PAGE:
1void *stack = tbmmap(NULL, attr->stack_size, PROT_READ | PROT_WRITE,
2                     MAP_PRIVATE | MAP_ANONYMOUS, -1, 0);
3long status = (long)stack;
4if(status < 0)
5  return status;

It's a good idea to mark a page at the beginning of the stack as non-readable and non-writable to protect any valid adjecent memory if there is any. Stepping over the guard page will get us a familiar segmentation fault. Why at the beginning and not at the end? Because the stack grows downwards, i.e. from a high address towards a lower one. Go here for more details.

1status = SYSCALL3(__NR_mprotect, stack, EXEC_PAGESIZE, PROT_NONE);
2if(status < 0) {
3  tbmunmap(stack, attr->stack_size);
4  return status;

We finally have all that is needed to spawn a new kernel task sharing with the main task everything that you would expect threads running within the same process to share. The man page of clone discusses all of the parameters in details.

2flags |= CLONE_THREAD;
3int tid = tbclone(start_thread, *thread, flags, stack+attr->stack_size);
4if(tid < 0) {
5  tbmunmap(stack, attr->stack_size);
6  free(*thread);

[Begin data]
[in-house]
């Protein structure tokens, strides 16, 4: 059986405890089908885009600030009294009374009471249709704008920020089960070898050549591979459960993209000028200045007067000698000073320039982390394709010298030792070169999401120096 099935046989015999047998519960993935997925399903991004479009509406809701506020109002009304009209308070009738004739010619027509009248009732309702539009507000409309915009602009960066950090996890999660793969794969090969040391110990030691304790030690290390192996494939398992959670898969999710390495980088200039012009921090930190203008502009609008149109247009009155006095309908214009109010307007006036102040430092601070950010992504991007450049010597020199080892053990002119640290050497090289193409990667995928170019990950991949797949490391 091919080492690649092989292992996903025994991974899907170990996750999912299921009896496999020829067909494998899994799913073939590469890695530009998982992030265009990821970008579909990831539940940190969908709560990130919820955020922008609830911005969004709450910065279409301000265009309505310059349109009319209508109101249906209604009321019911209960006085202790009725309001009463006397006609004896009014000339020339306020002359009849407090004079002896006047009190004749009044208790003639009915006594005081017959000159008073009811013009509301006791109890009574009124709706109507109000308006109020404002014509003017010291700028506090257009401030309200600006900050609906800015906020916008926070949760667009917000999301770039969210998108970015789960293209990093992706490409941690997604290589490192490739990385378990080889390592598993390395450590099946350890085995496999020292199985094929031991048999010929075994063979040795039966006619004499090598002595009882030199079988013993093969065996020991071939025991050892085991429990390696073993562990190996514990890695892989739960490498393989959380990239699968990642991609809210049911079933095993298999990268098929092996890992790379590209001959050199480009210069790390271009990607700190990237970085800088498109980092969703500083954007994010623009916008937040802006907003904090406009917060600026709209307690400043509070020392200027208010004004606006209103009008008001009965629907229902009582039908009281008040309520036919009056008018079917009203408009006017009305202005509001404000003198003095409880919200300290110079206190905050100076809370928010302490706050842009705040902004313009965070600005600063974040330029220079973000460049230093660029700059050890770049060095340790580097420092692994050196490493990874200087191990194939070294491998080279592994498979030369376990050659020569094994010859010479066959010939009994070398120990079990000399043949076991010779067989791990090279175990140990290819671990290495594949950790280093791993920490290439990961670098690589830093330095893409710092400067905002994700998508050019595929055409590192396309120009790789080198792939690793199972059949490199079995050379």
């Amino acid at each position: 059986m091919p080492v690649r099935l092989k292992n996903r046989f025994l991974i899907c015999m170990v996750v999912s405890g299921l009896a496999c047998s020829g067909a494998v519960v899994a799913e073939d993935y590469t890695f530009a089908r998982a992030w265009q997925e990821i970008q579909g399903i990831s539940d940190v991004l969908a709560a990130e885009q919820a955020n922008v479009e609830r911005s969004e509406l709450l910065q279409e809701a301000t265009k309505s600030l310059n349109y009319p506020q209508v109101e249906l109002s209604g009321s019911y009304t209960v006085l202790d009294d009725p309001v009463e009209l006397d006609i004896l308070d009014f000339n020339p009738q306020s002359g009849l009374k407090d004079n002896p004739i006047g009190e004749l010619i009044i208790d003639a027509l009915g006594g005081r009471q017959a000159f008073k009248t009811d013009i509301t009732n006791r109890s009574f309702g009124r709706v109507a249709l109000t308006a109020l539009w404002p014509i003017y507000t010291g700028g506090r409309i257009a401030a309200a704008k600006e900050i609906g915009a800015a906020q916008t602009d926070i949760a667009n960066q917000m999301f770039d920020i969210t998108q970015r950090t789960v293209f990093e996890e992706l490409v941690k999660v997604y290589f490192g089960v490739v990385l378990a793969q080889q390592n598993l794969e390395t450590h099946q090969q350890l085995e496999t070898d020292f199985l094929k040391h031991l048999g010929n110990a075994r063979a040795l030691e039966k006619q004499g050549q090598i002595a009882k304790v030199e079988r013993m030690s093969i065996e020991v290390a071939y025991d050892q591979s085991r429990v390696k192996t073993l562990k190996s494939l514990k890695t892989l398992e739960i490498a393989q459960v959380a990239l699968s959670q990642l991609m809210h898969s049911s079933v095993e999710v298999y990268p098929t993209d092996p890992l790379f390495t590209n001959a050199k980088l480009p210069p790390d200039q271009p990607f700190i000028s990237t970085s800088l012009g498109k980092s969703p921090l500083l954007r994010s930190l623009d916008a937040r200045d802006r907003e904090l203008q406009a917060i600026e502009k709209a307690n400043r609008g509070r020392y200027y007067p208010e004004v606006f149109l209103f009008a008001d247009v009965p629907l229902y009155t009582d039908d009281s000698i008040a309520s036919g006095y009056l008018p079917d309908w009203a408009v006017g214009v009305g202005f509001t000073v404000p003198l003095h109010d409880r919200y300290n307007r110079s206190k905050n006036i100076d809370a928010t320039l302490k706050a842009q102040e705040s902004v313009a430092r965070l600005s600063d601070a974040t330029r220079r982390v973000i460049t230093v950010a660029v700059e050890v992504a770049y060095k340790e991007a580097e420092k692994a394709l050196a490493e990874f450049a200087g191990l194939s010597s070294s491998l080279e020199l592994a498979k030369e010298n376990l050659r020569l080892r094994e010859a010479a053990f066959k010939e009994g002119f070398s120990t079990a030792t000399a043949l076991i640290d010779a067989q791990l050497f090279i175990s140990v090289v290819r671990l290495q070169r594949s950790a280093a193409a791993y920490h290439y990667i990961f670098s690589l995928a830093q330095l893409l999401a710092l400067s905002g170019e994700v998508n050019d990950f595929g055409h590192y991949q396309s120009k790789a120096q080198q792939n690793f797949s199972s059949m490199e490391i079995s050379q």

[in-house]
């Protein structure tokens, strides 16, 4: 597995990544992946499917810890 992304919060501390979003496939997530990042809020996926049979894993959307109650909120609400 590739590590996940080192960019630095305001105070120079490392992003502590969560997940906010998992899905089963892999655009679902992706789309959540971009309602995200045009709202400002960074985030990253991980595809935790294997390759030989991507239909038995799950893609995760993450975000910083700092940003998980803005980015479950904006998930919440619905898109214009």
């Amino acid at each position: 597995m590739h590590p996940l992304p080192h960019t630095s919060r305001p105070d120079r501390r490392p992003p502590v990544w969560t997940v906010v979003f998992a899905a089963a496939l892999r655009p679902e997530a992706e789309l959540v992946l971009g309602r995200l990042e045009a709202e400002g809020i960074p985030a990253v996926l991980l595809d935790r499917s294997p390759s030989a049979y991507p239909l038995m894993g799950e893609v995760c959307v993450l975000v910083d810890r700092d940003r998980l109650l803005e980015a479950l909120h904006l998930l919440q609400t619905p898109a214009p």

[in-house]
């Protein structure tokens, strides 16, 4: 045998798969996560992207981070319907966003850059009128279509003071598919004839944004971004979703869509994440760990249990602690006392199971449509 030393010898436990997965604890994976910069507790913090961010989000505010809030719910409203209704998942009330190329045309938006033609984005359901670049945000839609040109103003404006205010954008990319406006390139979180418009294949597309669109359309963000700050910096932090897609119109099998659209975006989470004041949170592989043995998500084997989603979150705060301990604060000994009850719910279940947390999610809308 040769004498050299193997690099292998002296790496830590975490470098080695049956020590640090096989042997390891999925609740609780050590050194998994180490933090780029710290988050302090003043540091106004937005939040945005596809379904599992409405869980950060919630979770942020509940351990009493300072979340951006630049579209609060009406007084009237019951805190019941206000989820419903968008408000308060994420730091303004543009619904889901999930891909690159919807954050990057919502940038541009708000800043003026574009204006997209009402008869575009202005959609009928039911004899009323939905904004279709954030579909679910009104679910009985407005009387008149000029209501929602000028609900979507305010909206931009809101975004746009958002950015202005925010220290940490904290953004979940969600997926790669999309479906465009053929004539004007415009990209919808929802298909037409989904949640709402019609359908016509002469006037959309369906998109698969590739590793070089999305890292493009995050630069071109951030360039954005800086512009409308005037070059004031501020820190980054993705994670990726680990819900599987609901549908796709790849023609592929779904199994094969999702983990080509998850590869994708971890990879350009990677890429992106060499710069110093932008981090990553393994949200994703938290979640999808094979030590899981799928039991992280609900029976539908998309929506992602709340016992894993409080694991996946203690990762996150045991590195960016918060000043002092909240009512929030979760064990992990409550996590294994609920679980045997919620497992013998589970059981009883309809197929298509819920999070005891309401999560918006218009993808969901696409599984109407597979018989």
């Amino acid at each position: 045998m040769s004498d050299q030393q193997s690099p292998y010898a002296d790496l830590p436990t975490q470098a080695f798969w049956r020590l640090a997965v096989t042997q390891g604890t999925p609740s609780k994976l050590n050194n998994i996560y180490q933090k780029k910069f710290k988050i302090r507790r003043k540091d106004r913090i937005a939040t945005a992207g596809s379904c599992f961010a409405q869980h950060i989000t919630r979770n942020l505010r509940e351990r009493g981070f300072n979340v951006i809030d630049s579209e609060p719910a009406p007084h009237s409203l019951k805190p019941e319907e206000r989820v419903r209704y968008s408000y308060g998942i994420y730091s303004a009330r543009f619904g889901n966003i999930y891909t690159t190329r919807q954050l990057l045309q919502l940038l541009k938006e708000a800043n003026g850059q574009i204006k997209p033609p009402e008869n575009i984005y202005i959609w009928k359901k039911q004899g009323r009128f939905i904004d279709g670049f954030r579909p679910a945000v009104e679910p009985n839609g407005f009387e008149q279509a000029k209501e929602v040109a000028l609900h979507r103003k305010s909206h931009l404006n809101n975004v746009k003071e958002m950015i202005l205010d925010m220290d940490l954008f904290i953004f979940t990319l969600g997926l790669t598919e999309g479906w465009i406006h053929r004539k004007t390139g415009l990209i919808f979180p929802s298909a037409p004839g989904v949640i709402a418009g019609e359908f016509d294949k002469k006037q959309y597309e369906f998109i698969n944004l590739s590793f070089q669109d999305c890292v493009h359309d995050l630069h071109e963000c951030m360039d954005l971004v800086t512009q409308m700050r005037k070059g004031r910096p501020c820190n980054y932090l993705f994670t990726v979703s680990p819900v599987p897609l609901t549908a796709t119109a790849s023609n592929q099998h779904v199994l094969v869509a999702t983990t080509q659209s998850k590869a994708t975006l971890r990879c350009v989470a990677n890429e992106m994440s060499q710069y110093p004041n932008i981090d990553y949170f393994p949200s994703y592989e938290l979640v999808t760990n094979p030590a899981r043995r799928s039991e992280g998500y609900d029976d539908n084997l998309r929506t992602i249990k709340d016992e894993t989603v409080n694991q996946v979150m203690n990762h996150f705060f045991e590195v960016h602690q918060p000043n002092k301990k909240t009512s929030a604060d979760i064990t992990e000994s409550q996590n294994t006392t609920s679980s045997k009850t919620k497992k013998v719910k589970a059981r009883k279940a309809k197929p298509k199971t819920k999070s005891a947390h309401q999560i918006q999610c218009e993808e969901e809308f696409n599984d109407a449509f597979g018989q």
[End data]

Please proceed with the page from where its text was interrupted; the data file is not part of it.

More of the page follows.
7  return tid;

Note that the user function is not called directly and start_thread is called instead. It does some internal book-keeping and eventually calls the user-supplied function:

1tbthread_t th = (tbthread_t)arg;
2uint32_t stack_size = th->stack_size;
3void *stack = th->stack;

When the function returns, the stack memory needs to be freed (munmaped) and the thread terminated. The clone function took some provisions for calling sys_exit with the status returned by the wrapper. However, here we remove the stack from underneath our feet, and we cannot risk any C function write over it. Therefore, we need to call sys_munmap and sys_exit in one piece of assembly.

 1register long a1 asm("rdi") = (long)stack;
 2register long a2 asm("rsi") = stack_size;
 3asm volatile(
 4  "syscall\n\t"
 5  "movq $60, %%rax\n\t" // 60 = __NR_exit
 6  "movq $0, %%rdi\n\t"
 7  "syscall"
 8  :
 9  : "a" (__NR_munmap), "r" (a1), "r" (a2)
10  : "memory", "cc", "r11", "cx");
11return 0;

The full code.

Lessons learned

  • The logic involved in running threads does not seem to be horrendously complicated, at least not yet.
  • Glibc is quite convoluted and figuring out what is going on and where is a challenge. It is probably justified by the range of platforms it supports, but the documentation could be better.
  • Threading is tightly coupled with glibc in the areas that I have not initially suspected: the dynamic linker to support TLS, globals in TLS (errno), locales, finalizers, and so on.
  • POSIX threads have an interesting relationship with the Linux task model. This document describes the initial incompatibilities that have ultimately been ironed out. It is a very interesting read if you want to understand how the userspace and the kernelspace interact to implement a threading system.
  • Ultimately all this is not necessarily a black magic. At least not so far.